Now the first case is resolved. Now let’s consider the second case, $sit(p) \neq outside$. We would like to instantiate the quantifier again, but this time we have to use different values. We still have p to substitute for q, but for the location we use the exit relationship: Our axioms tell us that there is always an exit from every location, so $exit(sit(p))$ should be a valid substitution for m. Let’s perform the substitution. This advances our proof tree with a new node (and the well-definedness proof obligation, which we discharge with one click).

The resulting proof obligation is a conjunction. We can discharge the two parts of it by clicking on the red $\land $ symbol in the goal view. This results in two simpler goals in the proof tree. We start with the second goal.


We start with the second goal instead of the first goal because doing so will provide us with hypotheses that will be beneficial in discharging the first goal. How do we know this? By experience and by playing with the proofs for a long time. Depressingly, there is no easy rule to guide us through the proving process. There are just general guidelines and experience.

The goal we start with is:

  \[  sit(p) \mapsto exit(sit(p)) \in com  \]    

None the hypotheses that we have added so far contain $com$, so add axm4 to the selected hypotheses:


$\tt  axm4 :$

$\it  exit \subseteq com $

Hit the \includegraphics[height=2ex]{img/icons/rodin/p0.png} button, and Rodin discharges the goal.

Now deal with the last undischarged goal:

  \[  p \mapsto exit(sit(p)) \in aut  \]    

This statement means that the person is authorized to follow the exit. To discharge this proof obligation we need to use axm6, which essentially states that “Everybody has the permission to leave from wherever they are”:


$\tt  axm6 :$

$\it  aut \mathbin {\rhd \mkern -14mu-}\{  outside\}  \subseteq (aut ; exit^{-1} ) $

Remove the inclusion by clicking on the red $\subseteq $, which results in a hypothesis with universal quantifier. Instantiate this with the variables that we already have on hand. Instantiate x with p and x0 with sit(p). Examine this formula and try to understand what it means.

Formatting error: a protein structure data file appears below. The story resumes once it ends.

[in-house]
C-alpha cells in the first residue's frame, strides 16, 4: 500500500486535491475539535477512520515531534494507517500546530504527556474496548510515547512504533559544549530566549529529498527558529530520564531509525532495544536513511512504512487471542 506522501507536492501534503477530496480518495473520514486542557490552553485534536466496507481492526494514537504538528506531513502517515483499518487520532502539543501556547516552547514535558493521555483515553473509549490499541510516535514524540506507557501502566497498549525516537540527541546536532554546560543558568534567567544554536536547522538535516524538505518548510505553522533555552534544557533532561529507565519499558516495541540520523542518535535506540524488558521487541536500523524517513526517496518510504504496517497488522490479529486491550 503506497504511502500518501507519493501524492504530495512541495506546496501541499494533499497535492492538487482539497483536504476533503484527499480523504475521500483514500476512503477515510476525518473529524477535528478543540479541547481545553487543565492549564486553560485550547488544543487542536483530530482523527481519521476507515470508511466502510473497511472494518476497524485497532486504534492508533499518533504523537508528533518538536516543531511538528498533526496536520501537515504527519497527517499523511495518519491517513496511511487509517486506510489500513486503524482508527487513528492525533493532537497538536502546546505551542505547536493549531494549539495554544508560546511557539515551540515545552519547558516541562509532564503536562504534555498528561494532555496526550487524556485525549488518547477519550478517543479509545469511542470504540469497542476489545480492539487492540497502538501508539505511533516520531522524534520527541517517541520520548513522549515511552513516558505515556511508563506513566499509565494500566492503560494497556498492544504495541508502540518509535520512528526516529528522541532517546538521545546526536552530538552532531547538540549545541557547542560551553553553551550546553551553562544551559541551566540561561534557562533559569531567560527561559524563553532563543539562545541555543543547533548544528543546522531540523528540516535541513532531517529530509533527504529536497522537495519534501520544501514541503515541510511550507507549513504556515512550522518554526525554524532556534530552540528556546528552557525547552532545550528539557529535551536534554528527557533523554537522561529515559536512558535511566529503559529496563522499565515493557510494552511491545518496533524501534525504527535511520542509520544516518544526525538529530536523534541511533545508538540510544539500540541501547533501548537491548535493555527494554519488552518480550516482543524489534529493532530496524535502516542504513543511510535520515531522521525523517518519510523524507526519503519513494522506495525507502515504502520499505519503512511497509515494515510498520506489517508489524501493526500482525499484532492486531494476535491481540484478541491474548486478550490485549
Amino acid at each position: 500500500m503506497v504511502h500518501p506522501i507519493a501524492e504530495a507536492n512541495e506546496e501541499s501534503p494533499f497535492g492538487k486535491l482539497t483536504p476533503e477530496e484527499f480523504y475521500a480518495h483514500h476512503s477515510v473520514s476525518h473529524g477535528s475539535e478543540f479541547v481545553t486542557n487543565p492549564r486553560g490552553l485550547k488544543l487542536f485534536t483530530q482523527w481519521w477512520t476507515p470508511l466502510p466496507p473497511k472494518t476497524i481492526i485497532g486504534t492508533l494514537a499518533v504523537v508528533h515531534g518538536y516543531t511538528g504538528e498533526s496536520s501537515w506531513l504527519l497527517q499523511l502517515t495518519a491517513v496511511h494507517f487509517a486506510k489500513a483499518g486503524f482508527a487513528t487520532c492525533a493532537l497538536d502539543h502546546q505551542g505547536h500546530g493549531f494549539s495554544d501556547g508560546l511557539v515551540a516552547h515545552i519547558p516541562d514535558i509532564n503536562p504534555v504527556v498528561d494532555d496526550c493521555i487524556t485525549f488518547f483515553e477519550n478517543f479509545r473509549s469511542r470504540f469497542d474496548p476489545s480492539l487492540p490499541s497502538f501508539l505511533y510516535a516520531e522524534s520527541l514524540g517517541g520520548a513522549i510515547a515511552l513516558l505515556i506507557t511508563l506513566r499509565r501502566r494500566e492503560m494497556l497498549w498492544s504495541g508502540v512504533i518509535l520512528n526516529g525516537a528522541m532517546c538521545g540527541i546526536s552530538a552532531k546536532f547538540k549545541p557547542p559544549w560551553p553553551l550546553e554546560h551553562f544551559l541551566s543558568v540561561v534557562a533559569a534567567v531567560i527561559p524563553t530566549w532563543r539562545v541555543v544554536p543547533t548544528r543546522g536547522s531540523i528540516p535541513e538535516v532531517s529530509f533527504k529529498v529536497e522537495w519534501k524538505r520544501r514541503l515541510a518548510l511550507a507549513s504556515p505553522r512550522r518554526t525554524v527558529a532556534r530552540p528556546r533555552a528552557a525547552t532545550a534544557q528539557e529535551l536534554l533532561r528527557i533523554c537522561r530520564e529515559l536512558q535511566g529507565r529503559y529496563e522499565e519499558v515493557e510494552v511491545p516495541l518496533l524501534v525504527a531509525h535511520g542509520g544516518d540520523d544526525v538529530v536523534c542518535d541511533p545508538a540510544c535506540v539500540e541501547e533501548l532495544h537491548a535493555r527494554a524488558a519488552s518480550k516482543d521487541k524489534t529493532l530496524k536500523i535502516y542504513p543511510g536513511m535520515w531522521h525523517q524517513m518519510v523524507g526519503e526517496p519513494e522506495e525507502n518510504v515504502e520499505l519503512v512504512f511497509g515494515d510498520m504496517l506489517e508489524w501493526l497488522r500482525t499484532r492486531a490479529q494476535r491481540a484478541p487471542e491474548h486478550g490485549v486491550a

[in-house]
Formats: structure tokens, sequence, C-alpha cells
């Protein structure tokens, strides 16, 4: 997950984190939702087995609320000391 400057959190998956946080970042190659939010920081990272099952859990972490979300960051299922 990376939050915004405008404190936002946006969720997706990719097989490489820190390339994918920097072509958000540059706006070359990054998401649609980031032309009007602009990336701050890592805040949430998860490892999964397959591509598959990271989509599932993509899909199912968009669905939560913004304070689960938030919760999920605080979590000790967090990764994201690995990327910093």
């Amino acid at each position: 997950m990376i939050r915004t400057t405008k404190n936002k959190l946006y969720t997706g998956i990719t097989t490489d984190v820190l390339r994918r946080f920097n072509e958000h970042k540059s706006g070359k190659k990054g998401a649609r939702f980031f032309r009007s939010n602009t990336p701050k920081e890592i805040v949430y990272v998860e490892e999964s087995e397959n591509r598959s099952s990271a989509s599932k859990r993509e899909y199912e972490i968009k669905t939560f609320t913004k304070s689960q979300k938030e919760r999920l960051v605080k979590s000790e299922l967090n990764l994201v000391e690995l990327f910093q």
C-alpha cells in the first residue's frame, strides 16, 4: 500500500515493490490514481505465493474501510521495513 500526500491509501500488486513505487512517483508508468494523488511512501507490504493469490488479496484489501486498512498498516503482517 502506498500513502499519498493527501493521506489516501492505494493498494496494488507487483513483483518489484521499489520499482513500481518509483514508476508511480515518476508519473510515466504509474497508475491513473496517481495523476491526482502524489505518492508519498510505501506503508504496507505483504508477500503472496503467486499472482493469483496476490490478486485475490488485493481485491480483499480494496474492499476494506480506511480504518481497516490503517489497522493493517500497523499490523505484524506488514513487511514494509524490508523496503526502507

This results in two more goals in our proof tree. The first goal is the well-definedness condition which we discharge with the \includegraphics[height=2ex]{img/icons/rodin/auto_prover.png} button.

The remaining goal is simple and essentially states that following the current position along the exit route will lead to a location where the user is authorized:

  \[  p \subseteq exit(sit(p)) \in aut  \]    

We cannot discharge this with the \includegraphics[height=2ex]{img/icons/rodin/p0.png} prover; However, using the \includegraphics[height=2ex]{img/icons/rodin/p1.png} prover will discharge it. Using \includegraphics[height=2ex]{img/icons/rodin/p1.png} is the same as selecting related hypotheses with \includegraphics[height=2ex]{img/icons/rodin/lasoo_prover.png} and then using \includegraphics[height=2ex]{img/icons/rodin/p0.png} . The danger of this approach is that if too many hypotheses are added, the prover may not be able to find a solution before timing out. In this case, it worked.


As an exercise, try to manually identify the hypotheses that were required to discharge this goal.

This concludes this section of the tutorial. Be aware that we have just looked at one small aspect of a rather sophisticated model. Also, please be aware that this tutorial gave you only an introduction to proving. To become an expert, we encourage you to study interesting models and to practice.


  1. In the future, it might be worthwhile to change this theorem to take care of a couple of issues. It only states that at least one person can move, and it may be better to state that every person can move. Furthermore, this statement is unable to detect live locks: A situation where the system oscillates between a small number of states.